Presidential candidates are getting creative when it comes to describing the middle class, according to The New York Times.
Why? Because the middle class in America is shrinking. As a result, the term no longer connotes aspirational, feel-good emotions. Long associated with the American Dream, the phrase now conjures up anxiety about the future and a lifestyle that for many Americans has become unattainable.
After numerous conversations with voters, pollsters concluded that using the term “middle class” on the 2016 campaign trail would hurt more than help. Voters said the term makes them feel nervous because of the precarious nature of staying in the middle class.
For those of us who’ve been tracking the rise of America’s second Gilded Age, this isn’t at all surprising. Some 95% of income and wealth gains have gone to the top 1 percent over the past decade. And during the same period, average income for everyone else actually dropped.
Meanwhile, reduced taxes on the wealthy means that public goods have become less robust and of lower quality. Tickets into the middle class like public schools and higher education are waning in quality and, in the case of a college education, becoming unaffordable for ordinary people unless they go into massive debt.
Job growth since 2008 has been concentrated in low-wage jobs like retail and restaurant work, not in higher paying middle class jobs. In essence, that means anyone in the 99% could be facing having to take a low-wage job over no job at all. It also means unpredictable schedules, temp work, and/or contracted labor without benefits is a reality for more people. (In fact, the moniker “precarious labor” has been ascribed to this growing class of workers, underscoring the now commonly described feeling that at any given time one could fall out of the middle class – all it would take is for a temp job not to be renewed, hours to be reduced, or an unexpected expense or life event that isn’t compatible with a precarious workplace).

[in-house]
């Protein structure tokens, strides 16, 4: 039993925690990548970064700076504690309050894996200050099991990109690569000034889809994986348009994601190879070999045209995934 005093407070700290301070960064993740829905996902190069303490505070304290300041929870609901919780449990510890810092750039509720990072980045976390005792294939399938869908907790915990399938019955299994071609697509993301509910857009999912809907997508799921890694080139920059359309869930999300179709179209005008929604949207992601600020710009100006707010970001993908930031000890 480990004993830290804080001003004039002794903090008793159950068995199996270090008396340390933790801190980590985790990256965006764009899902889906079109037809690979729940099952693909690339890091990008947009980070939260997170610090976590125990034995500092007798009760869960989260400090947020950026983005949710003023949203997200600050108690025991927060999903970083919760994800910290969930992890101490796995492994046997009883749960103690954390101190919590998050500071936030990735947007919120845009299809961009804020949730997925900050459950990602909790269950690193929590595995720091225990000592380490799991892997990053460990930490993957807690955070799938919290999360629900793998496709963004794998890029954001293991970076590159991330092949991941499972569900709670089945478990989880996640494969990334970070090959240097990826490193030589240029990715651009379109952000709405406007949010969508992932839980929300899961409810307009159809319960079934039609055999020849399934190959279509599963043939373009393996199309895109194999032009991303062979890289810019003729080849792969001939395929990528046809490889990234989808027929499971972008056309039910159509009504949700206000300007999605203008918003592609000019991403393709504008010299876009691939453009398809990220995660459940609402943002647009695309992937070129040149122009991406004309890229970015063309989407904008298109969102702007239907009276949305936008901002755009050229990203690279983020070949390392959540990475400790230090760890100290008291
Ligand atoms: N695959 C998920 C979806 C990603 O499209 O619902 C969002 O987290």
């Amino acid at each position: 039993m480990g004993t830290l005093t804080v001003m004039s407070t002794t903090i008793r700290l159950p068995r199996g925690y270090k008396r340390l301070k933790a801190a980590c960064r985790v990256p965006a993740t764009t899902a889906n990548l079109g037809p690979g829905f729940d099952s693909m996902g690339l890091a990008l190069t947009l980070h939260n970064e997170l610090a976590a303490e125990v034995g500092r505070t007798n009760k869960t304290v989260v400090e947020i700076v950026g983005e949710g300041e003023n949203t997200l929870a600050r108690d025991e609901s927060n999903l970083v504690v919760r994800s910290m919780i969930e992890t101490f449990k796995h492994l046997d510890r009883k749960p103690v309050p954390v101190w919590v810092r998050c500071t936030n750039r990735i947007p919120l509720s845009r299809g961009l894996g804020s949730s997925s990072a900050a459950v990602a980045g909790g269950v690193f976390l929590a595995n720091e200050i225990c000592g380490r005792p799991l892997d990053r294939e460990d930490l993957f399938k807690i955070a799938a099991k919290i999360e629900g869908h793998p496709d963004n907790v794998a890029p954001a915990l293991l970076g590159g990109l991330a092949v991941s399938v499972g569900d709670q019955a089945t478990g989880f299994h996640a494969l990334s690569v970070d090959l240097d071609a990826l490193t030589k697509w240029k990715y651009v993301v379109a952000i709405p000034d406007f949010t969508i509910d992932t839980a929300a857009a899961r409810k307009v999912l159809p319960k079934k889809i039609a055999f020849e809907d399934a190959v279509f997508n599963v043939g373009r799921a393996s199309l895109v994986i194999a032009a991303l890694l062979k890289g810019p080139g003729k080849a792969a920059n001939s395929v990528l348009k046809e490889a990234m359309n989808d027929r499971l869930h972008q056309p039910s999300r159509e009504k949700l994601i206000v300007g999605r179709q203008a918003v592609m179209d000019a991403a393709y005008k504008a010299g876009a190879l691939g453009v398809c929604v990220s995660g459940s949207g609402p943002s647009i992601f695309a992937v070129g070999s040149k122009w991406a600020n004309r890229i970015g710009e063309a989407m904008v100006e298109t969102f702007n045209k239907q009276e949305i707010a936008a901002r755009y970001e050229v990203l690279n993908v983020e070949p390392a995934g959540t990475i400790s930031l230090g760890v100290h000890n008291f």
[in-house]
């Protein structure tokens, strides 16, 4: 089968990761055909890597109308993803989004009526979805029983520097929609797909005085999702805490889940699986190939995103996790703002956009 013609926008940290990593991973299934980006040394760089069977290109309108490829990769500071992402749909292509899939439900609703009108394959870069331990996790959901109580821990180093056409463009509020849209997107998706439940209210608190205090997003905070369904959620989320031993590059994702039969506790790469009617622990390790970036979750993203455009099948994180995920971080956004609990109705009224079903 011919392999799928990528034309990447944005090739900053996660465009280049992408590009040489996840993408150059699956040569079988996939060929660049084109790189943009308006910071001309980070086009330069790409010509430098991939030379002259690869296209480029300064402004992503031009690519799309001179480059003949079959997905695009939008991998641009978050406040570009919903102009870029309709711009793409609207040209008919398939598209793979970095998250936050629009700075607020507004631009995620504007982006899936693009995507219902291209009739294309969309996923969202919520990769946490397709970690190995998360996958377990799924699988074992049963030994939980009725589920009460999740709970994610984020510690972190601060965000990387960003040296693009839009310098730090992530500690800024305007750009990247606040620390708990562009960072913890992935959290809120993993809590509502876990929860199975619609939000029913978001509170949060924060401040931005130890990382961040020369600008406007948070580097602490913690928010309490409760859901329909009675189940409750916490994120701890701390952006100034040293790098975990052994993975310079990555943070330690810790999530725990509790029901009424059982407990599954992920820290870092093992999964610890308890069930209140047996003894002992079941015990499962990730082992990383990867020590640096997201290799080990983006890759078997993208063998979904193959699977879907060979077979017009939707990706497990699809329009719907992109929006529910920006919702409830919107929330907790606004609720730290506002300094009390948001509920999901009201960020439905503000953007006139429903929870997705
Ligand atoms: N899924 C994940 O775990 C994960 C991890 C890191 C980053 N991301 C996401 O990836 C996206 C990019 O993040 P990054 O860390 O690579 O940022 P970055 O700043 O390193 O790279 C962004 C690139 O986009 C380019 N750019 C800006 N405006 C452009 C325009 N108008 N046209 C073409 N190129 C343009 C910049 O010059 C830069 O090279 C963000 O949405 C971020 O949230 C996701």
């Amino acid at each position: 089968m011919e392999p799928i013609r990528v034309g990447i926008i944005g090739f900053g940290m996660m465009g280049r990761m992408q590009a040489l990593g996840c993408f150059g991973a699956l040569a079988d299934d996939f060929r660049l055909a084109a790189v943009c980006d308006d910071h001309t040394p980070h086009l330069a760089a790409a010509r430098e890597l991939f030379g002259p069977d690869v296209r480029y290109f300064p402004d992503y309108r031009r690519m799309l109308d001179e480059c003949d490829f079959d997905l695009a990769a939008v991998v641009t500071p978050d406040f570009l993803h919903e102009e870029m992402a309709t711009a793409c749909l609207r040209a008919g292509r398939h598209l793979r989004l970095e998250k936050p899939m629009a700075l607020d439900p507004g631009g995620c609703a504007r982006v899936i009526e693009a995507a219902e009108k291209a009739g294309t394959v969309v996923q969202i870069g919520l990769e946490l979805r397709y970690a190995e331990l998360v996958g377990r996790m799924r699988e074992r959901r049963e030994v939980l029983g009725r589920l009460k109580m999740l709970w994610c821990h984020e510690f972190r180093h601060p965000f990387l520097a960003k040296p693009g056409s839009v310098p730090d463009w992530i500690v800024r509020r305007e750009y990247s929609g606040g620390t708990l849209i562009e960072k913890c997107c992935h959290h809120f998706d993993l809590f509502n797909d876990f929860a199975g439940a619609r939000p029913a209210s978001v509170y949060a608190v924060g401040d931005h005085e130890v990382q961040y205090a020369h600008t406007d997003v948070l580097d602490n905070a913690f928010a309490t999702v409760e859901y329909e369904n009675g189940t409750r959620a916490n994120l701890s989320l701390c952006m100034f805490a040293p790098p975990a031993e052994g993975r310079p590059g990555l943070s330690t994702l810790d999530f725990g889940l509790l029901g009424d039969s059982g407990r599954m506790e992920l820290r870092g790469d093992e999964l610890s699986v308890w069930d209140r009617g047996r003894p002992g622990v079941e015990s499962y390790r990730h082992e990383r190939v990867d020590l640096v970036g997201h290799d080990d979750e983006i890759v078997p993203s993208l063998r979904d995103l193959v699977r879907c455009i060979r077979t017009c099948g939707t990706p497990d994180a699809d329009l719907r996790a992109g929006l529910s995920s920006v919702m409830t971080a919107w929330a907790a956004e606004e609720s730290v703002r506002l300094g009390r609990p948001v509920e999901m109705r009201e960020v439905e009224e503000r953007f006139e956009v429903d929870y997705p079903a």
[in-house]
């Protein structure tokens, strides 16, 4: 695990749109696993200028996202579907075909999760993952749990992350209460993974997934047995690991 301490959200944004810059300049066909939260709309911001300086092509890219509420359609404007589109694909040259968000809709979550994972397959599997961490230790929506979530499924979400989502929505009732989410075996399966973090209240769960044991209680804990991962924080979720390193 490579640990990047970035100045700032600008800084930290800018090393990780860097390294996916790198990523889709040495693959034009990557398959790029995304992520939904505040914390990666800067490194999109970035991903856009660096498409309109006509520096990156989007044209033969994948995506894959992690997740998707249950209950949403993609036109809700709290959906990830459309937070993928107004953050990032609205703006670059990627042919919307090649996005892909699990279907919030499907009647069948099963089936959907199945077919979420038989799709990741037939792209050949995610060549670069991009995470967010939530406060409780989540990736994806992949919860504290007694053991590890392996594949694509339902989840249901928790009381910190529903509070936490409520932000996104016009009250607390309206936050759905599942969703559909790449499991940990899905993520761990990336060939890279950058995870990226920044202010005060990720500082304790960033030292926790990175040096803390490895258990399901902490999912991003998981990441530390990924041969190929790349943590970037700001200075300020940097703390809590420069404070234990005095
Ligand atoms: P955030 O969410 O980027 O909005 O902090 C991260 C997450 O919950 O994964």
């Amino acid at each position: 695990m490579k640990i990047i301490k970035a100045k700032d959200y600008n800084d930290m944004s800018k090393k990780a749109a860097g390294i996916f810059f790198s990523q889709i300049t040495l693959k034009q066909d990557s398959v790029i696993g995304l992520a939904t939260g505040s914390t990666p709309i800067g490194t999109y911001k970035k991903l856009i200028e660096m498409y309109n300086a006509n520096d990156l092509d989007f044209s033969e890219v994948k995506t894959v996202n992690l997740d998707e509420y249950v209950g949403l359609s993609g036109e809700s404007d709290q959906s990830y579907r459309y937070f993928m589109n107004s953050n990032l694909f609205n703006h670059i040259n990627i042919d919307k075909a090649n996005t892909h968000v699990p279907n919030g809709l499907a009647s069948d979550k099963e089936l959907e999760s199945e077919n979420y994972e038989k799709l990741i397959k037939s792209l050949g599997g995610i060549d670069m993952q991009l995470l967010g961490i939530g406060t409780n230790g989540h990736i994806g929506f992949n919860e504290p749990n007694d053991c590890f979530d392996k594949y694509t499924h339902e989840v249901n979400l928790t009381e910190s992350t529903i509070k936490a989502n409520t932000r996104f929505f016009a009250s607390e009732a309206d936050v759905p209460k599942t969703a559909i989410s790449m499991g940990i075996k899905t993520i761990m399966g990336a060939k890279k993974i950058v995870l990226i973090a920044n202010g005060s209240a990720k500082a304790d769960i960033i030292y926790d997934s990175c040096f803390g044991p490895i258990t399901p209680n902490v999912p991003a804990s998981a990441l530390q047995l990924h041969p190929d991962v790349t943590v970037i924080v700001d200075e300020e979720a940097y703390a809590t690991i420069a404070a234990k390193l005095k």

Political scientist Sarah Elwood said we have “no collective language” for talking about this condition, which has made the term “middle class” lose its resonance among voters.
So how are candidates responding?
By introducing new language that doesn’t evoke the anxiety of “middle class.”
Hillary Clinton’s campaign is using the term, “everyday Americans,” Scott Walker’s team has chosen “hard-working taxpayers,” Rand Paul is saying “people who work for the people who own businesses,” and Marco Rubio is calling them “the millions and millions of people who aren’t rich.”
The panoply of replacement terms among Presidential hopefuls shows that the candidates are talented linguistically. It shows they are attuned to emotions and how certain word choices might help them be more popular.
But these replacement terms aren’t going to fix anything.
With all the time and energy it takes to poll test rhetoric, the candidates should instead focus on creating new policies to save the middle class.
Instead of grasping for new language, they should be grasping for new solutions. They should also tell the truth (why is that so hard?) about what has happened to the middle class.
Ironically, they just might find that telling the truth is how they win the support of ordinary Americans, everyday Americans, hard-working taxpayers, and the millions and millions of Americans who aren’t rich.